Is Hillary Clinton qualified to be President?

by waxbanks

Tiresome disclaimer: I didn’t vote in this year’s MA primary. I stand by my summer 2008 prediction that Clinton would win in November 2016. I’m an admirer (but not a backer) of Bernie Sanders. I proudly supported Obama against Clinton, and proudly support principled and intelligent local candidates regardless of party affiliation, when I know enough to vote with confidence.

In one crucial respect, Sanders is totally unlike Clinton: he’s a political idealist who’s never used his political connections to enrich himself (just look at his suits), while she and her husband have been busy grifters since their Arkansas days. When she suggests that Sanders is unqualified, she’s making a ‘meritocratic’ appeal which should be familiar to anyone who follows the horserace — Sanders has the wrong background and has not Put In the Time and Done the Hard Work. You can agree or disagree with this claim on the merits, that’s up to you, but by taking up the question you adopt Clinton’s framework for thinking about politics.

When Sanders says outright that she’s unqualified, not because of her level of preparedness but because of the specific decisions she’s shown herself to be willing to make, he’s making a different sort of claim altogether, one which is all but unknown in the federal government. From TPM, which (it bears mentioning) is less and less subtly pro-HRC by the day:

Sanders reiterated Sunday in an interview with NBC News’ “Meet the Press” that he thought Clinton has the experience to be President, but questioned her Wall Street donations and stances on other issues.

“I think those issues will tell the American people that in many respects, she may have the experience to be president of the United States. No one can argue that. But in terms of her judgment, something is clearly lacking,” Sanders said.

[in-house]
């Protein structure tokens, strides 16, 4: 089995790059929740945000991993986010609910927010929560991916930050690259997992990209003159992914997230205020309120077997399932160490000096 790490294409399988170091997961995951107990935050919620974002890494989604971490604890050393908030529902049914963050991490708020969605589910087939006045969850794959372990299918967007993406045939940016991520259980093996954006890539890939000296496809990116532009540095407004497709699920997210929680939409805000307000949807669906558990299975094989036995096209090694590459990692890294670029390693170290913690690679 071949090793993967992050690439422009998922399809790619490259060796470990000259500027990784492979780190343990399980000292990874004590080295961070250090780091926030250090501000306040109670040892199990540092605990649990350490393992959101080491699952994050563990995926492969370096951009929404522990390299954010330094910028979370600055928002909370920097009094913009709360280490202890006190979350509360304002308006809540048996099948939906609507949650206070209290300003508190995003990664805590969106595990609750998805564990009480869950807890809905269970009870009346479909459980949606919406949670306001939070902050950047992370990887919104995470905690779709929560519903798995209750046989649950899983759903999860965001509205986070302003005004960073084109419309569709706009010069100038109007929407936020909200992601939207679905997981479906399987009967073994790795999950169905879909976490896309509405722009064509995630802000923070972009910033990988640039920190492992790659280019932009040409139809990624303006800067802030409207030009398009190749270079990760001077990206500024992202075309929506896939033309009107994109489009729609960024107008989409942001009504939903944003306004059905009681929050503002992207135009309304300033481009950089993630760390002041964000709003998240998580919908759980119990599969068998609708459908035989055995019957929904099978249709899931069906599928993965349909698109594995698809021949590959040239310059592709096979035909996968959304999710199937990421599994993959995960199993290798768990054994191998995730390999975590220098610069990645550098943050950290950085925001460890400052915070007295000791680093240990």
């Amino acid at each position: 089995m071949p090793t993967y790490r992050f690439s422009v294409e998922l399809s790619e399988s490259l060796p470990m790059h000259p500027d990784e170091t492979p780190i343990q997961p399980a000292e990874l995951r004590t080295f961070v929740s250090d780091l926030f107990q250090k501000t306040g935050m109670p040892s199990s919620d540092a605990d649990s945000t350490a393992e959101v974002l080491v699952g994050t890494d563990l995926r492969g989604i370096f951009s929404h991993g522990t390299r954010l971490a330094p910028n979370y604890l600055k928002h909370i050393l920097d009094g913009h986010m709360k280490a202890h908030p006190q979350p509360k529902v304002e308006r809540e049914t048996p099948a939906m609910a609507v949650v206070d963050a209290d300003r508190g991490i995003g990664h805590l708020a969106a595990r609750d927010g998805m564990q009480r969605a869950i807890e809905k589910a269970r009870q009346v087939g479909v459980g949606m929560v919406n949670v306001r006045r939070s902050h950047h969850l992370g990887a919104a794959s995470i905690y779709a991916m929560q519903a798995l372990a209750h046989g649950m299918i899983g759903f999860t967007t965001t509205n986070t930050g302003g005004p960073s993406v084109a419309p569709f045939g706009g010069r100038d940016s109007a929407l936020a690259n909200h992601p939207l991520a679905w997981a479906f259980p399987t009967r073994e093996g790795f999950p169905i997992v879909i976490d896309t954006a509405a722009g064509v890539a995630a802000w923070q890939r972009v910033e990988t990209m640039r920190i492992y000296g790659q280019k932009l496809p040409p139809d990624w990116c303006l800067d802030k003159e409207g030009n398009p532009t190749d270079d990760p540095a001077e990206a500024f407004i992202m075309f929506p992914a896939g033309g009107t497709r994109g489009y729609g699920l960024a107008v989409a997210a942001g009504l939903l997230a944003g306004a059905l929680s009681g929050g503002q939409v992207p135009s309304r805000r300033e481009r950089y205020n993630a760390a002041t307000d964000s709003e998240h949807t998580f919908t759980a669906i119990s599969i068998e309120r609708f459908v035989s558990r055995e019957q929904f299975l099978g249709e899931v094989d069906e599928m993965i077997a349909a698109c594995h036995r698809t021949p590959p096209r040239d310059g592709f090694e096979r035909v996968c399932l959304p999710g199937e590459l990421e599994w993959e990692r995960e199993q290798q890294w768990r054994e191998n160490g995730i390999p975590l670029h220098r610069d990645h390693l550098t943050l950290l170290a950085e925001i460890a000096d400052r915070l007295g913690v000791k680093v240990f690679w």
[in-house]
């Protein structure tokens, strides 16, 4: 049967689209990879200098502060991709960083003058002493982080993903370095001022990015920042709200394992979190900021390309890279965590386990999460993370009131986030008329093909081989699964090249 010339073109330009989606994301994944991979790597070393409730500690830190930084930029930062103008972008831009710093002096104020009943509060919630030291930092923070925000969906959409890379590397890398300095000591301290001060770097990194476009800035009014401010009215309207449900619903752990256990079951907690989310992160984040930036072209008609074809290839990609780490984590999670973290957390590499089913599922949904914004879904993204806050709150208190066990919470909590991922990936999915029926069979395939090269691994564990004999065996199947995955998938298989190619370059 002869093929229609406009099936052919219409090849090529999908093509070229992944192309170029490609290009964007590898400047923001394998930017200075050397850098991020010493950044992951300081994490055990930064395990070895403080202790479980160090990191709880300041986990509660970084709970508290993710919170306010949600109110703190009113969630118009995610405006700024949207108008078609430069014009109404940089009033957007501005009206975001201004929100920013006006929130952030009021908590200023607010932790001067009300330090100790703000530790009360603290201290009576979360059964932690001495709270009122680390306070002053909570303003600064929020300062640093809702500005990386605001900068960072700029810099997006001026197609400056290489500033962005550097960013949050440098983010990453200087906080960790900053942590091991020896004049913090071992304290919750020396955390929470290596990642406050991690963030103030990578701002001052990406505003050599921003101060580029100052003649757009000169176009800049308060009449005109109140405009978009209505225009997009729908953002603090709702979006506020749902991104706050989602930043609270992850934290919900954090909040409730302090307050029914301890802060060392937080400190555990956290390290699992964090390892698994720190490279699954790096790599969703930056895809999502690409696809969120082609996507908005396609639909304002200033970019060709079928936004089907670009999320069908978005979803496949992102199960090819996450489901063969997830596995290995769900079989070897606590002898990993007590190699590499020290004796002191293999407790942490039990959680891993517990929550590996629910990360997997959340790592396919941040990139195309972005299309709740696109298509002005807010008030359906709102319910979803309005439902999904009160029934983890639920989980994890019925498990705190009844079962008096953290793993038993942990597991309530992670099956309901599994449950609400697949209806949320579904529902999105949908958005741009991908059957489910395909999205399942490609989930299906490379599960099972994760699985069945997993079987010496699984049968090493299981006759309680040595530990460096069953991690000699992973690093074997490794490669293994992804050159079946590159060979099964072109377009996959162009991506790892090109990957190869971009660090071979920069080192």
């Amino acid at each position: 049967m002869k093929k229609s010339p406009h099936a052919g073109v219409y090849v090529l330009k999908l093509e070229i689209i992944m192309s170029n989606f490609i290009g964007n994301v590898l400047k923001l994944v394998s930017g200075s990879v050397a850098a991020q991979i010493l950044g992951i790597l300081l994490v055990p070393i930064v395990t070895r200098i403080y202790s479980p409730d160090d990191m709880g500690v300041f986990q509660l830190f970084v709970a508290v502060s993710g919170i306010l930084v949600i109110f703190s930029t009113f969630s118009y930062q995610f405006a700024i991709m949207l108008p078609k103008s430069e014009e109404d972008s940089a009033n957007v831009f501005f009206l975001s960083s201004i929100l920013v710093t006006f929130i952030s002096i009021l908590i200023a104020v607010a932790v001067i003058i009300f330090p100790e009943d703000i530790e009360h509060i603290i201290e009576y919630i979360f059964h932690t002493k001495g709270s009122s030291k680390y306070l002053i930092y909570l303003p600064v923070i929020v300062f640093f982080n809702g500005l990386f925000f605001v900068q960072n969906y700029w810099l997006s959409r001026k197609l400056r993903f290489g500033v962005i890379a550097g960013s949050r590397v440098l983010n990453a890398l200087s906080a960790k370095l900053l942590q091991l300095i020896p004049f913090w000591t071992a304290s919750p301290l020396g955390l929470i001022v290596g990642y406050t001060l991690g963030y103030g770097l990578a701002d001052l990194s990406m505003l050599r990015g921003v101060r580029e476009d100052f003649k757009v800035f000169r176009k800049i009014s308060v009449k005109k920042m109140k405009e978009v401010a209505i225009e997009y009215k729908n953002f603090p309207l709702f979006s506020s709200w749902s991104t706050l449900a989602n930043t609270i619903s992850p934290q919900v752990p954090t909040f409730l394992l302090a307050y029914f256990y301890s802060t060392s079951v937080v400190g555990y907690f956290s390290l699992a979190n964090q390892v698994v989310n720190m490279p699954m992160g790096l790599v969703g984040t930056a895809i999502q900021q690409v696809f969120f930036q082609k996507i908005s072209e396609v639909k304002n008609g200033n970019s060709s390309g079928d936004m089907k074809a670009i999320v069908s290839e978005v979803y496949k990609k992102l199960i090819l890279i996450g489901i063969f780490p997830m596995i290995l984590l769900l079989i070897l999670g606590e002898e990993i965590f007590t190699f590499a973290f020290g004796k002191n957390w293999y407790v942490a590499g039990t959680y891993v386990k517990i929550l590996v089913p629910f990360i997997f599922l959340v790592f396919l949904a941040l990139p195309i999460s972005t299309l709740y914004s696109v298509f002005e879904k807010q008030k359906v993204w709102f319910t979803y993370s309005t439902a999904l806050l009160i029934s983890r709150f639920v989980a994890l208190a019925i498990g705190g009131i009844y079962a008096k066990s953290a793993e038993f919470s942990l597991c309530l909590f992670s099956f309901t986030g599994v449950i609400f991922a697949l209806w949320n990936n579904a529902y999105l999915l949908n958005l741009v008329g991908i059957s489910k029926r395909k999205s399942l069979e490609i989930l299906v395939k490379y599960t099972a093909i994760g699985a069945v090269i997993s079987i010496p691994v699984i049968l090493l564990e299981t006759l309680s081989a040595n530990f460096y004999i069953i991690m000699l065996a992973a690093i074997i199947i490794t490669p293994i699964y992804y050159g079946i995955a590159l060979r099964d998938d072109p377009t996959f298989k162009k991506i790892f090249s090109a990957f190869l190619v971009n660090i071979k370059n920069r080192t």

The idea that (say) noisily advocating for Bush’s invasion of Iraq would disqualify you from high office on moral grounds could never, ever enter into Clinton’s calculations. She is a different kind of person in government for different reasons, surrounding herself with creatures whose presence Sanders would never tolerate, and happily selling her constituents up the river for short-term political gain. She’s willing to lie, to race-bait, to suborn perjury, to call publicly for war and then insist she’s a peacenik, to support the nakedly racist class warfare of the ‘War on Drugs’ while pantomiming sympathy for blacks, to claim the mantle of Advocate for Women while personally hiring private investigators to publicy smear the parade of women who believably accused her husband of sexual malfeasance up to and including rape. These, for Sanders and for people who came of age thinking of politics as he did (and to an extent clearly still does), are her moral qualifications — evidence of the decision-making equipment she has available for the job.

That’s why Sanders and his most vocal supporters can’t abide Clinton. It’s not what you think, it’s how you think — in that respect she’s 100% part of the problem, indistinguishable in moral terms from the Republicans whose ‘vast conspiracy’ famously troubled her marriage twenty years ago. Even if HRC’s current policy proposals are much closer to Sanders’s than to the GOP’s, the difference between the two is that Sanders (by all accounts) treats them as statements of principle, which is why they can at times be maddeningly vague, while Clinton’s policy sheet is — how to put this? — subject to last-minute revision the instant Money says so.

You are welcome to your belief that Clinton will be a effective chief executive. You’re welcome to believe that her liberation from her sociopathic husband has revealed her True Colours. (I might even agree with you.) You’re welcome to vote Democrat down the line, because ‘at least they’re better than the Republicans.’ But the Sanders campaign insists on something difficult: the Dems really are no better than the Republicans if their worldview is no different from the GOP’s. Clinton is part of the Permanent Ruling Party, she has been for a quarter-century, and Sanders has made himself that Party’s enemy at some cost to himself. (Again: look at his suits.)

That is the choice, this primary season.

When Sanders speaks of Clinton’s ‘qualifications,’ he’s not saying she hasn’t been vetted. He’s saying she was vetted by the known liars and predators on her own team, from K Street to Wall Street, and she can’t be trusted.

You can agree or not. But at least think about it. The man went to all the trouble of running for President, after all.